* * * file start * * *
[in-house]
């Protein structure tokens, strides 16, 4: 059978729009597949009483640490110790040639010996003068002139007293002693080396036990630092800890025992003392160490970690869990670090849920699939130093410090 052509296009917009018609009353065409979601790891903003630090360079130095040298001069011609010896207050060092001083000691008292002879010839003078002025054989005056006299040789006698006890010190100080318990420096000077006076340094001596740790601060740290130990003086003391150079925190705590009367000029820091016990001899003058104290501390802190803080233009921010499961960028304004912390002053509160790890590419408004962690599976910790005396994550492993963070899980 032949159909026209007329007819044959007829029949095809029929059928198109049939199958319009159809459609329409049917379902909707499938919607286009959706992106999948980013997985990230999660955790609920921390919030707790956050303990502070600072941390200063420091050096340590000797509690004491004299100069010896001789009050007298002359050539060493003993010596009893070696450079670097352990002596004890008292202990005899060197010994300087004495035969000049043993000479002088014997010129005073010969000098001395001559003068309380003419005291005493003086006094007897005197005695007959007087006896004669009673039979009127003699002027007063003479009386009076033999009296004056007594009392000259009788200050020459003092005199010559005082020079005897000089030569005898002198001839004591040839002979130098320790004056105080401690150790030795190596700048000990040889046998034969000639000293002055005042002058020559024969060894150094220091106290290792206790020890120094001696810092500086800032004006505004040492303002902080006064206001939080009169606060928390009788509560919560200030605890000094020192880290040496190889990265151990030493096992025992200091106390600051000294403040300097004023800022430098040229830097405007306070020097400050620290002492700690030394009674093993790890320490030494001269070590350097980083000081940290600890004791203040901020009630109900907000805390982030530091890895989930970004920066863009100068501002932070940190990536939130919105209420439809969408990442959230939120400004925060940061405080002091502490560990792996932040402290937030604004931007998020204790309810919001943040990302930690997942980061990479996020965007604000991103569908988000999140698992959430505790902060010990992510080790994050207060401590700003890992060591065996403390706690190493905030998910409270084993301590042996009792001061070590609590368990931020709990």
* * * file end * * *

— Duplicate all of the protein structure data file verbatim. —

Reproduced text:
[in-house]
């Protein structure tokens, strides 16, 4: 059978729009597949009483640490110790040639010996003068002139007293002693080396036990630092800890025992003392160490970690869990670090849920699939130093410090 052509296009917009018609009353065409979601790891903003630090360079130095040298001069011609010896207050060092001083000691008292002879010839003078002025054989005056006299040789006698006890010190100080318990420096000077006076340094001596740790601060740290130990003086003391150079925190705590009367000029820091016990001899003058104290501390802190803080233009921010499961960028304004912390002053509160790890590419408004962690599976910790005396994550492993963070899980 032949159909026209007329007819044959007829029949095809029929059928198109049939199958319009159809459609329409049917379902909707499938919607286009959706992106999948980013997985990230999660955790609920921390919030707790956050303990502070600072941390200063420091050096340590000797509690004491004299100069010896001789009050007298002359050539060493003993010596009893070696450079670097352990002596004890008292202990005899060197010994300087004495035969000049043993000479002088014997010129005073010969000098001395001559003068309380003419005291005493003086006094007897005197005695007959007087006896004669009673039979009127003699002027007063003479009386009076033999009296004056007594009392000259009788200050020459003092005199010559005082020079005897000089030569005898002198001839004591040839002979130098320790004056105080401690150790030795190596700048000990040889046998034969000639000293002055005042002058020559024969060894150094220091106290290792206790020890120094001696810092500086800032004006505004040492303002902080006064206001939080009169606060928390009788509560919560200030605890000094020192880290040496190889990265151990030493096992025992200091106390600051000294403040300097004023800022430098040229830097405007306070020097400050620290002492700690030394009674093993790890320490030494001269070590350097980083000081940290600890004791203040901020009630109900907000805390982030530091890895989930970004920066863009100068501002932070940190990536939130919105209420439809969408990442959230939120400004925060940061405080002091502490560990792996932040402290937030604004931007998020204790309810919001943040990302930690997942980061990479996020965007604000991103569908988000999140698992959430505790902060010990992510080790994050207060401590700003890992060591065996403390706690190493905030998910409270084993301590042996009792001061070590609590368990931020709990």